Wicked Butcher, 512 Main St, FW. 817-601-4621. 5pm-10pm Mon-Thu, 5pm-11pm Fri-Sat. All major credit cards accepted.
Steakhouses proliferate in downtown, but Wicked Butcher occupies a unique niche with its intimate speakeasy vibe — a secret lair for your inner gangster. The art deco-inspired eatery is part of the flashy new Sinclair Hotel, Autograph Collection, located in the historic Sinclair Building. Opened in 1930 as the headquarters of the Sinclair Oil Company, the landmark’s exuberant architecture evokes the Gilded Age optimism of the Roaring ’20s. Wicked Butcher takes its cues from this era of prosperity with a high-end menu of dry-aged beef and seafood, including a well-stocked raw bar. It’s the latest venture for Dallas-based DRG Concepts, a restaurant group whose concepts include Chop House Burger, Wild Salsa, Dallas Chop House, and Dallas Fish Market.
Wicked Butcher’s full menu is available at its street-side bar, which also offers more casual dishes like steak frites. And in April, the hotel’s 17th-floor rooftop terrace will open for small bites, fresh oysters, and cocktails over the cityscape. It will be one of the only rooftop bars around — definitely something to look forward to.
But for this weeknight dinner, my guests and I slipped down the staircase to the basement-level restaurant. Low lighting, rich brown leather, dark woods, and brass pay homage to the old school. Expensive bottles of wine line the windows. Shiny white tiles provide a touch of butcher-shop style, playing off the green marble accents. Massive slabs of beef shine like trophies through the cooler’s window. Fusing classic steakhouse aesthetics with art deco élan, the room feels like a luxurious den for drawn-out dinners and confidential conversations.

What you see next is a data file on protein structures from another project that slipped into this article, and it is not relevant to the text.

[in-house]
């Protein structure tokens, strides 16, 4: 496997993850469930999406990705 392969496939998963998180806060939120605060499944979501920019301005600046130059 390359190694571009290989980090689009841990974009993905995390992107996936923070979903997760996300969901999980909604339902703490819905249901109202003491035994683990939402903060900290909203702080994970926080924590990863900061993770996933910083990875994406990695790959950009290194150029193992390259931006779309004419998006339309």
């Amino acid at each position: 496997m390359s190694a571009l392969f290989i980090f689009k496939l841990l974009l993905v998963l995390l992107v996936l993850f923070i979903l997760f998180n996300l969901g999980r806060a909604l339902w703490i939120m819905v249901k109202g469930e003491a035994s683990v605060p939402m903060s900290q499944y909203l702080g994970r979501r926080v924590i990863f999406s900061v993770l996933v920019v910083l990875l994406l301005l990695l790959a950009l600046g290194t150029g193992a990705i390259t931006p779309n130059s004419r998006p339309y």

Service set the night apart. Every staffer went out of their way to make us feel taken care of, from the bussers to the managers. Wicked Butcher obviously knows the power of little details to create an air of specialness. Complimentary champagne tasters arrived when we did, followed by an amuse-bouche of potato crisps with caviar and pickled strawberries.
White cheddar pop-overs took the breadbasket far beyond basic and hinted at the delights to come. We lingered over the cheese and charcuterie board, with generous servings of artisanal treats and flower petals scattered about. The Spanish chorizo, Prosciutto di Parma, pickled mustard seeds, and hard goat cheese were the table favorites. Pickled mustard seeds also appeared on the Wicked Eggs, six beautifully arranged deviled eggs with six different toppings, including watermelon radishes and crunchy sesame tuile. Truffle and balsamic-soaked tomatoes turned the Butcher’s Salad into a highlight of the evening.
Wicked Butcher specializes in premium cuts of dry-aged meats, including dramatic tomahawk steaks and the massive porterhouse. We settled on the boneless ribeye and added chimichurri sauce on top (seven different sauces are available). We debated the steak’s “medium” degree of doneness, however its top-tier quality was undeniable: tender, mellow, and almost nutty in flavor.
We liked the seafood even better. Seared with finesse, the buttery Verlasso salmon arrived on top of not-boring parsnips and a parsley puree. We’d heard buzzing about the restaurant’s raw oysters and had to sample a few fresh-shucked Duxburys. We slurped them down with a friendly mignonette and discovered ice-cold shellfish perfection. The oysters’ briny brightness played foil to our decadent side dishes, two of which could have easily passed as dessert.
Tater tots seemed out of place on the fancy menu, but they boasted upgraded extras like goat cheese and truffle oil. Unfortunately, the honey and sweet potatoes overpowered every other flavor with too much saccharine cloy and too little crunch. Sweetness balanced much better with the poblanos and chives in the corn crème brulée, creamy and lavish under the satisfying crackle of caramelized brown sugar. The mac ’n’ cheese didn’t change our lives with its basic béchamel and breadcrumb top — but then again, comfort food isn’t supposed to shake the earth.
Glossy and covered with toasted hazelnuts, the chocolate hazelnut torte roused us out of our “can’t-eat-another-bite” stupor. We couldn’t resist the rich man’s Rocher. Saffron cheesecake split the crowd –– I voted “yea” for its funky flavor, fluffy body, and grape-cherry goo on top. Tiny squares of salted chocolate truffle arrived as our farewell treat, one last touch of specialness on a very special meal — and an offer we couldn’t refuse.
Boneless rib-eye $65
Verlasso salmon $36
Corn crème brulée $11
Cheese board $22
Wicked eggs $10